The Profession of Faith
In this short series of catechises on aspects of the Easter liturgy, we come this week to the Profession of Faith.
In the messages and apparitions from Medjugorje, the Blessed Mother often says her favourite prayer is the Creed, the Profession of Faith. We usually say at Mass the Nicene-Constantinopolitan Creed, a statement of faith promulgated after the great Council of Constantinople, a council of the Church held in that city in 381. In Lent and Easter, we sometimes say the shorter and – in its origins – older Apostles Creed. But both are essentially the same. They express our belief, our faith in the Triune God: the Father, the Son and the Holy Spirit. We also profess faith we in the Church and her teaching. It is magnificent when you’re in, say, Rome or Lourdes attending an international Mass and seeing thousands of people from every nation on earth, singing together Credo in unum Deum. It’s a marvellous, visible, spiritual sign of unity.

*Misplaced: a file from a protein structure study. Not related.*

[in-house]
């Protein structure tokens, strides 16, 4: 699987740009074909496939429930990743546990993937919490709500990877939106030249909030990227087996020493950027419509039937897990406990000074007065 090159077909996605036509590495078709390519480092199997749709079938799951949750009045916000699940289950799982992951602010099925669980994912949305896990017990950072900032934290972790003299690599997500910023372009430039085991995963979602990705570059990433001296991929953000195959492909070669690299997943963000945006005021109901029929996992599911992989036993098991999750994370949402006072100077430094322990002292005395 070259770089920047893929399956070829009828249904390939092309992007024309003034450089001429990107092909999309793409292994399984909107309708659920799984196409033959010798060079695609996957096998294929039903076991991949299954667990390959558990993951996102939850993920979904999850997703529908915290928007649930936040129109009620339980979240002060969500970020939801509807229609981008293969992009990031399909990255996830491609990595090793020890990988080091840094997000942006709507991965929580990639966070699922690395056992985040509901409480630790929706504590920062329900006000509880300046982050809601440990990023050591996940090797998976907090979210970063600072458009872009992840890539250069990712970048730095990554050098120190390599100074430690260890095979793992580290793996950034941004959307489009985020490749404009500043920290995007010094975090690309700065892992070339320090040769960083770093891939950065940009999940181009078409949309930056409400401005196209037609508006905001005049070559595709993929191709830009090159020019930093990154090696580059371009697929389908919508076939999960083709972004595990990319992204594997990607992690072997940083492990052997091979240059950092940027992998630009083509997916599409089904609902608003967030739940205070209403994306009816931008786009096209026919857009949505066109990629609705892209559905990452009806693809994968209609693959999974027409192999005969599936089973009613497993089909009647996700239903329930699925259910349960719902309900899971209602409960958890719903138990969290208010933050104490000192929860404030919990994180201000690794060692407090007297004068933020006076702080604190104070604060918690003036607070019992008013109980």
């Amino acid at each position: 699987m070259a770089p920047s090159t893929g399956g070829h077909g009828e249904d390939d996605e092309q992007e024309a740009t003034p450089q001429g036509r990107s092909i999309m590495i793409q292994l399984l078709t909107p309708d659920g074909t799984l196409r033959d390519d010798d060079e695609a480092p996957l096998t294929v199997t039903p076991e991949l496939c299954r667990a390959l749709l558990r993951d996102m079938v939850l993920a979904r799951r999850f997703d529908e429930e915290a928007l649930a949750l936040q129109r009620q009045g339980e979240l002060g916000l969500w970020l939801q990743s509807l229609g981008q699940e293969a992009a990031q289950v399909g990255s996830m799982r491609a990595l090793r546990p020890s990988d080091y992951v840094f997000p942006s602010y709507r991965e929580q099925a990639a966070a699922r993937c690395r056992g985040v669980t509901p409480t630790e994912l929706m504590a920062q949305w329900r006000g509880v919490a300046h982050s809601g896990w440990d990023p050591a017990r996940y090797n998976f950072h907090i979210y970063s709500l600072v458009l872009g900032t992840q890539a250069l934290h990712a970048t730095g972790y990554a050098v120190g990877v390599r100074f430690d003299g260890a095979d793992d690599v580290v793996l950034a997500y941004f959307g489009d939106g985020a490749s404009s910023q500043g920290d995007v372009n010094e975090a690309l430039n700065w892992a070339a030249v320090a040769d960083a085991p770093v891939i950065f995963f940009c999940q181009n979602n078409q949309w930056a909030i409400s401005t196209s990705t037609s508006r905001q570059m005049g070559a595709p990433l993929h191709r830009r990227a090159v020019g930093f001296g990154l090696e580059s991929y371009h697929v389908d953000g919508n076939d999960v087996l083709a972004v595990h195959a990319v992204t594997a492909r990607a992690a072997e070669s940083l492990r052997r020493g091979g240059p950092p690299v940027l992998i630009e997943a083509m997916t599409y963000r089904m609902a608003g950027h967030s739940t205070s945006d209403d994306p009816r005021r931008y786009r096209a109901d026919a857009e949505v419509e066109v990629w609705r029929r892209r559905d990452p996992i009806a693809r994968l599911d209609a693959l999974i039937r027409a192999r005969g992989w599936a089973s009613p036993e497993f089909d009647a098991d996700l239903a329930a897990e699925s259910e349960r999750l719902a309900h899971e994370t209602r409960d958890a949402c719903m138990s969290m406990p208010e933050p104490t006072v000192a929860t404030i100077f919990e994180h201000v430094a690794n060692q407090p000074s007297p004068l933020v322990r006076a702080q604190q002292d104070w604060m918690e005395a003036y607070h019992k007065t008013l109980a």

When someone receives Baptism or Confirmation, they have to make a public profession of the Christian Faith. Its usual form is the Creed, although if a person is being received into full communion with the Catholic Church they have to add, at the end of the Creed, a further statement: I believe all that the holy Catholic Church believes, teaches and proclaims to be revealed by God. There are similar, longer additions that a deacon, priest and bishop have to make before their ordination or when assuming a new office in the Church. So at the Easter Vigil, there’s a solemn moment when the catechumens and candidates have to make a public Profession of Faith. In other words, to become a Christian they have to say they believe what Christians believe and to promise to live as members of the Christian community, disciples of Christ. This usually takes place in a Question-and-Answer format: three questions about renouncing Satan to which the candidate replies I do, and three about faith in the Father, the Son and the Holy Spirit, again to which the candidate responds: I do.
Let us thank God today for all those new members preparing for Baptism and for admission into full communion with the Catholic Church. Let us pray for them that they will be beacons of light and faith in the difficult times in which we live. This is our faith. This is the faith of the Church. We are proud to profess it in Christ Jesus our Lord. Amen.
Bishop of Portsmouth